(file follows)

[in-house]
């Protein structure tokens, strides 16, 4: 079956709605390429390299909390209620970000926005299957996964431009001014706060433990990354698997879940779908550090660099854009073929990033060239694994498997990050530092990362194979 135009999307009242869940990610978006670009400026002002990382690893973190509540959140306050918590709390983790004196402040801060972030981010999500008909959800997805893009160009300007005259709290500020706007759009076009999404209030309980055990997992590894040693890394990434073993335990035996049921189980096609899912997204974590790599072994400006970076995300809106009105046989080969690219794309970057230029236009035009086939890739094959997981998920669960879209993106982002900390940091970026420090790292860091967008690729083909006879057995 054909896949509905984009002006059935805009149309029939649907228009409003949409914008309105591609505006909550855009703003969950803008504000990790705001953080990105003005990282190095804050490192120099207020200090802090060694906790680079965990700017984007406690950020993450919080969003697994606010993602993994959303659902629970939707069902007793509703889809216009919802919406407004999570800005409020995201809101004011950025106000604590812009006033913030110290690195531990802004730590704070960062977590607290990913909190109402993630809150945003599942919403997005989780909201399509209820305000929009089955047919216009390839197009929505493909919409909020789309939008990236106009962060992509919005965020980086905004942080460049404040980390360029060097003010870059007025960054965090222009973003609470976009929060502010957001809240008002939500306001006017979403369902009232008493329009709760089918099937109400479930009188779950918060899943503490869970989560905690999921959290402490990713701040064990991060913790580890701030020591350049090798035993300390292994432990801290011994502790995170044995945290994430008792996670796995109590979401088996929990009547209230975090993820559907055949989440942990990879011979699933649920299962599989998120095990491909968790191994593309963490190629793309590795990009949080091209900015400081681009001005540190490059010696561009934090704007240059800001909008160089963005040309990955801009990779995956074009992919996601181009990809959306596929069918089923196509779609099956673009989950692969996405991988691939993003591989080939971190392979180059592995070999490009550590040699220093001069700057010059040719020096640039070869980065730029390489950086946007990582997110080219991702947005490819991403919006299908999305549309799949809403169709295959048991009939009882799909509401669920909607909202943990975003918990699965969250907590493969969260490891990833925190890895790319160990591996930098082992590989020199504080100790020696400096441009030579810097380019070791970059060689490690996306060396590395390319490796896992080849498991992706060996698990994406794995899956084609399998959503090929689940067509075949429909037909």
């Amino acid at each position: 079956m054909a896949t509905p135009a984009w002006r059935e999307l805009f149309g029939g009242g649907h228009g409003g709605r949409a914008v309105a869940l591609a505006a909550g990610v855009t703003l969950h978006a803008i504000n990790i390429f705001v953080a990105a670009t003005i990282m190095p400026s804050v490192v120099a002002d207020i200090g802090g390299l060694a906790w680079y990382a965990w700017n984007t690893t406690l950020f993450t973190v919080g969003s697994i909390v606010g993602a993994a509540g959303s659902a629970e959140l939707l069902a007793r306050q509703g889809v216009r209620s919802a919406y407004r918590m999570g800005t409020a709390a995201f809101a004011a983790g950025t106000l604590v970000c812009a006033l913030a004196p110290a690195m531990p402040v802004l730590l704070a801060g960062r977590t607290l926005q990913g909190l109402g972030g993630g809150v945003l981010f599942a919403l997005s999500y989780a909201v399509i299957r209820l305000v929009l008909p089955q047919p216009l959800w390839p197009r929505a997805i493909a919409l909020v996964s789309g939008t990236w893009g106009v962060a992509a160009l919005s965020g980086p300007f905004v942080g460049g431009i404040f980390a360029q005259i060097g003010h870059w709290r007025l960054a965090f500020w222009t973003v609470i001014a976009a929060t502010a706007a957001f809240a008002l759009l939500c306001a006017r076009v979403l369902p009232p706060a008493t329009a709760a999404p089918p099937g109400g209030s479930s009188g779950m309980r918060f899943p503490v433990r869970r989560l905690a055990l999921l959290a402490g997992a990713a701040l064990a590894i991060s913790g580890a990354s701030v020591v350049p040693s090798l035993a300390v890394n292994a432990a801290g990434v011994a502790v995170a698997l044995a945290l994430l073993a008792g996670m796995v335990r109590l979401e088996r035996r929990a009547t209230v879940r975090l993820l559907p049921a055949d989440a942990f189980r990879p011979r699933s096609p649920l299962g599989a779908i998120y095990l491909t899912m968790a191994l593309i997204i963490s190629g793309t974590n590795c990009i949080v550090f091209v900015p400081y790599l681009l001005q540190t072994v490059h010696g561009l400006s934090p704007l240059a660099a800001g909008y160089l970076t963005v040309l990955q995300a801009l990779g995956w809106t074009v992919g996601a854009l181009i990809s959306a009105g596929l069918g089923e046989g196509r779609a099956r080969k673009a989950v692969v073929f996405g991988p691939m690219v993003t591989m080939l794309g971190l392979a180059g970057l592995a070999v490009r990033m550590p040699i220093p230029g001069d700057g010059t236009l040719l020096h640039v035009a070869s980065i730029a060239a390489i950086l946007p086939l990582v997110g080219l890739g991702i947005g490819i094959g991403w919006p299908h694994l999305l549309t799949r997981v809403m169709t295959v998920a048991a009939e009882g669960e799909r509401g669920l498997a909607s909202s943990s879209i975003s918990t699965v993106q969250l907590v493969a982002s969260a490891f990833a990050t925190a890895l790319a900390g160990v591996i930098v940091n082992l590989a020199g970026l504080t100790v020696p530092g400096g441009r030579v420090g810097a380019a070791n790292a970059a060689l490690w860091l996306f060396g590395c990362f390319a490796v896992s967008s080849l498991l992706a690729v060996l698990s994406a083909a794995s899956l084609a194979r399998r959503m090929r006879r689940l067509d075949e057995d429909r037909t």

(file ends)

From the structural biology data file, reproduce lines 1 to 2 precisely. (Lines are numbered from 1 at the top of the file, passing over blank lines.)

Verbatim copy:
[in-house]
């Protein structure tokens, strides 16, 4: 079956709605390429390299909390209620970000926005299957996964431009001014706060433990990354698997879940779908550090660099854009073929990033060239694994498997990050530092990362194979 135009999307009242869940990610978006670009400026002002990382690893973190509540959140306050918590709390983790004196402040801060972030981010999500008909959800997805893009160009300007005259709290500020706007759009076009999404209030309980055990997992590894040693890394990434073993335990035996049921189980096609899912997204974590790599072994400006970076995300809106009105046989080969690219794309970057230029236009035009086939890739094959997981998920669960879209993106982002900390940091970026420090790292860091967008690729083909006879057995 054909896949509905984009002006059935805009149309029939649907228009409003949409914008309105591609505006909550855009703003969950803008504000990790705001953080990105003005990282190095804050490192120099207020200090802090060694906790680079965990700017984007406690950020993450919080969003697994606010993602993994959303659902629970939707069902007793509703889809216009919802919406407004999570800005409020995201809101004011950025106000604590812009006033913030110290690195531990802004730590704070960062977590607290990913909190109402993630809150945003599942919403997005989780909201399509209820305000929009089955047919216009390839197009929505493909919409909020789309939008990236106009962060992509919005965020980086905004942080460049404040980390360029060097003010870059007025960054965090222009973003609470976009929060502010957001809240008002939500306001006017979403369902009232008493329009709760089918099937109400479930009188779950918060899943503490869970989560905690999921959290402490990713701040064990991060913790580890701030020591350049090798035993300390292994432990801290011994502790995170044995945290994430008792996670796995109590979401088996929990009547209230975090993820559907055949989440942990990879011979699933649920299962599989998120095990491909968790191994593309963490190629793309590795990009949080091209900015400081681009001005540190490059010696561009934090704007240059800001909008160089963005040309990955801009990779995956074009992919996601181009990809959306596929069918089923196509779609099956673009989950692969996405991988691939993003591989080939971190392979180059592995070999490009550590040699220093001069700057010059040719020096640039070869980065730029390489950086946007990582997110080219991702947005490819991403919006299908999305549309799949809403169709295959048991009939009882799909509401669920909607909202943990975003918990699965969250907590493969969260490891990833925190890895790319160990591996930098082992590989020199504080100790020696400096441009030579810097380019070791970059060689490690996306060396590395390319490796896992080849498991992706060996698990994406794995899956084609399998959503090929689940067509075949429909037909």